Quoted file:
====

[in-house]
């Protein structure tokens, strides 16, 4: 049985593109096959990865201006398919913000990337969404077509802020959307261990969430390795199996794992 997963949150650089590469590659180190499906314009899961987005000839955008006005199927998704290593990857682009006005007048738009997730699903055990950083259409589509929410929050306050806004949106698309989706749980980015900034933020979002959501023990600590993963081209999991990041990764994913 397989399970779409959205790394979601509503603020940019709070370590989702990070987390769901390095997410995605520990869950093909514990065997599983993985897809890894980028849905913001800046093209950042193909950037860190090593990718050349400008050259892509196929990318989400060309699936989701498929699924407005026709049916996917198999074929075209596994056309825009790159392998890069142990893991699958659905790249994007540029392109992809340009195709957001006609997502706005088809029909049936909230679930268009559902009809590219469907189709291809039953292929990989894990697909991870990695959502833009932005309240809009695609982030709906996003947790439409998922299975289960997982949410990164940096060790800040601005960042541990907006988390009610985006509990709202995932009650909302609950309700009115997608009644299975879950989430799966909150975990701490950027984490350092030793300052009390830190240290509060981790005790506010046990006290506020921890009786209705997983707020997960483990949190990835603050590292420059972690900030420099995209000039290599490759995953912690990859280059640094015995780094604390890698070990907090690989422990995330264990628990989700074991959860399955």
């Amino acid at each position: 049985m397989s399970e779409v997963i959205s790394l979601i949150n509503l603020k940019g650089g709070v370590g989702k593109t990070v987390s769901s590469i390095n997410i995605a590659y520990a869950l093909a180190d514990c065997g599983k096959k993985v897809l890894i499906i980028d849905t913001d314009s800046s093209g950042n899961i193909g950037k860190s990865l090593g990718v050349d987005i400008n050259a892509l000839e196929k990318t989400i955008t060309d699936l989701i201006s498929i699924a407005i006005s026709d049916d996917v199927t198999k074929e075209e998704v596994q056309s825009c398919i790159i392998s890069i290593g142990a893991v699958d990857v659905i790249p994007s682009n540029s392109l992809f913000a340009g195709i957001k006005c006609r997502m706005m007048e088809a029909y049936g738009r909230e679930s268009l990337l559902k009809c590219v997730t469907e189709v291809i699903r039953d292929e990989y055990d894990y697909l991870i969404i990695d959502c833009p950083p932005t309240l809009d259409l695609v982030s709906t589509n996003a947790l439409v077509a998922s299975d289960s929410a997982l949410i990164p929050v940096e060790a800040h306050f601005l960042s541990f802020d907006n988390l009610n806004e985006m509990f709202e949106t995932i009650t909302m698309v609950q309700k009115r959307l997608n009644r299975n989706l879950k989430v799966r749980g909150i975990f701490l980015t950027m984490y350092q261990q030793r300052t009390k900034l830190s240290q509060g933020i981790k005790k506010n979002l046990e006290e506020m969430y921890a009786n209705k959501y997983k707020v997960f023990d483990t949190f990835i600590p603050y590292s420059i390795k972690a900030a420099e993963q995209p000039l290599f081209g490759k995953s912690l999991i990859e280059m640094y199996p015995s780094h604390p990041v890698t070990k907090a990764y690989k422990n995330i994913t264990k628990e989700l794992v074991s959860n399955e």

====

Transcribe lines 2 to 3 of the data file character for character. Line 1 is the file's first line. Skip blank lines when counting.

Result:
């Protein structure tokens, strides 16, 4: 049985593109096959990865201006398919913000990337969404077509802020959307261990969430390795199996794992 997963949150650089590469590659180190499906314009899961987005000839955008006005199927998704290593990857682009006005007048738009997730699903055990950083259409589509929410929050306050806004949106698309989706749980980015900034933020979002959501023990600590993963081209999991990041990764994913 397989399970779409959205790394979601509503603020940019709070370590989702990070987390769901390095997410995605520990869950093909514990065997599983993985897809890894980028849905913001800046093209950042193909950037860190090593990718050349400008050259892509196929990318989400060309699936989701498929699924407005026709049916996917198999074929075209596994056309825009790159392998890069142990893991699958659905790249994007540029392109992809340009195709957001006609997502706005088809029909049936909230679930268009559902009809590219469907189709291809039953292929990989894990697909991870990695959502833009932005309240809009695609982030709906996003947790439409998922299975289960997982949410990164940096060790800040601005960042541990907006988390009610985006509990709202995932009650909302609950309700009115997608009644299975879950989430799966909150975990701490950027984490350092030793300052009390830190240290509060981790005790506010046990006290506020921890009786209705997983707020997960483990949190990835603050590292420059972690900030420099995209000039290599490759995953912690990859280059640094015995780094604390890698070990907090690989422990995330264990628990989700074991959860399955």
């Amino acid at each position: 049985m397989s399970e779409v997963i959205s790394l979601i949150n509503l603020k940019g650089g709070v370590g989702k593109t990070v987390s769901s590469i390095n997410i995605a590659y520990a869950l093909a180190d514990c065997g599983k096959k993985v897809l890894i499906i980028d849905t913001d314009s800046s093209g950042n899961i193909g950037k860190s990865l090593g990718v050349d987005i400008n050259a892509l000839e196929k990318t989400i955008t060309d699936l989701i201006s498929i699924a407005i006005s026709d049916d996917v199927t198999k074929e075209e998704v596994q056309s825009c398919i790159i392998s890069i290593g142990a893991v699958d990857v659905i790249p994007s682009n540029s392109l992809f913000a340009g195709i957001k006005c006609r997502m706005m007048e088809a029909y049936g738009r909230e679930s268009l990337l559902k009809c590219v997730t469907e189709v291809i699903r039953d292929e990989y055990d894990y697909l991870i969404i990695d959502c833009p950083p932005t309240l809009d259409l695609v982030s709906t589509n996003a947790l439409v077509a998922s299975d289960s929410a997982l949410i990164p929050v940096e060790a800040h306050f601005l960042s541990f802020d907006n988390l009610n806004e985006m509990f709202e949106t995932i009650t909302m698309v609950q309700k009115r959307l997608n009644r299975n989706l879950k989430v799966r749980g909150i975990f701490l980015t950027m984490y350092q261990q030793r300052t009390k900034l830190s240290q509060g933020i981790k005790k506010n979002l046990e006290e506020m969430y921890a009786n209705k959501y997983k707020v997960f023990d483990t949190f990835i600590p603050y590292s420059i390795k972690a900030a420099e993963q995209p000039l290599f081209g490759k995953s912690l999991i990859e280059m640094y199996p015995s780094h604390p990041v890698t070990k907090a990764y690989k422990n995330i994913t264990k628990e989700l794992v074991s959860n399955e």